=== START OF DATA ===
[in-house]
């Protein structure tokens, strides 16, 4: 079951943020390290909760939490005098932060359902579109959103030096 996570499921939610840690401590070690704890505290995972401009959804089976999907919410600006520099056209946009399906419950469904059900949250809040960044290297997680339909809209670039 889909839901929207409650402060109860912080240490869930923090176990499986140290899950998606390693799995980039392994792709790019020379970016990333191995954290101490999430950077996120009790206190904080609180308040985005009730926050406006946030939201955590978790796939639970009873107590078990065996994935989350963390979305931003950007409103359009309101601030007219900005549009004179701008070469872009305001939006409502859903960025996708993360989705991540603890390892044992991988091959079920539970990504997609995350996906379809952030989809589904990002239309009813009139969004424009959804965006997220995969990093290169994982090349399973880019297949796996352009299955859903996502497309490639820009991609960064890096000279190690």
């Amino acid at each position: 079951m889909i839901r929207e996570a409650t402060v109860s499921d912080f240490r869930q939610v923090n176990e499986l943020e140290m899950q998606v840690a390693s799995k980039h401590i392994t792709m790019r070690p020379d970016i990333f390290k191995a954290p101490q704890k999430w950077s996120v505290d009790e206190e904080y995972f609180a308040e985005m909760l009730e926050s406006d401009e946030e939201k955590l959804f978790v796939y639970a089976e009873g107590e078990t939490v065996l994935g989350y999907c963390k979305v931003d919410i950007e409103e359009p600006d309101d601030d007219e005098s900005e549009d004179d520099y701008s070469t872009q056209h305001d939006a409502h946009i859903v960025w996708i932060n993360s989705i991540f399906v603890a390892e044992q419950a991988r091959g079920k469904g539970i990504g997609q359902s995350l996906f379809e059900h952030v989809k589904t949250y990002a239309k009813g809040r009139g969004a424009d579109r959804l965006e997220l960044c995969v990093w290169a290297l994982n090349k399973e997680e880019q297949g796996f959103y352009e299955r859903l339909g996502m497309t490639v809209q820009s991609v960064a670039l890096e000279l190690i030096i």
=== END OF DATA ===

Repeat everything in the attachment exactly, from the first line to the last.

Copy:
[in-house]
């Protein structure tokens, strides 16, 4: 079951943020390290909760939490005098932060359902579109959103030096 996570499921939610840690401590070690704890505290995972401009959804089976999907919410600006520099056209946009399906419950469904059900949250809040960044290297997680339909809209670039 889909839901929207409650402060109860912080240490869930923090176990499986140290899950998606390693799995980039392994792709790019020379970016990333191995954290101490999430950077996120009790206190904080609180308040985005009730926050406006946030939201955590978790796939639970009873107590078990065996994935989350963390979305931003950007409103359009309101601030007219900005549009004179701008070469872009305001939006409502859903960025996708993360989705991540603890390892044992991988091959079920539970990504997609995350996906379809952030989809589904990002239309009813009139969004424009959804965006997220995969990093290169994982090349399973880019297949796996352009299955859903996502497309490639820009991609960064890096000279190690």
């Amino acid at each position: 079951m889909i839901r929207e996570a409650t402060v109860s499921d912080f240490r869930q939610v923090n176990e499986l943020e140290m899950q998606v840690a390693s799995k980039h401590i392994t792709m790019r070690p020379d970016i990333f390290k191995a954290p101490q704890k999430w950077s996120v505290d009790e206190e904080y995972f609180a308040e985005m909760l009730e926050s406006d401009e946030e939201k955590l959804f978790v796939y639970a089976e009873g107590e078990t939490v065996l994935g989350y999907c963390k979305v931003d919410i950007e409103e359009p600006d309101d601030d007219e005098s900005e549009d004179d520099y701008s070469t872009q056209h305001d939006a409502h946009i859903v960025w996708i932060n993360s989705i991540f399906v603890a390892e044992q419950a991988r091959g079920k469904g539970i990504g997609q359902s995350l996906f379809e059900h952030v989809k589904t949250y990002a239309k009813g809040r009139g969004a424009d579109r959804l965006e997220l960044c995969v990093w290169a290297l994982n090349k399973e997680e880019q297949g796996f959103y352009e299955r859903l339909g996502m497309t490639v809209q820009s991609v960064a670039l890096e000279l190690i030096i």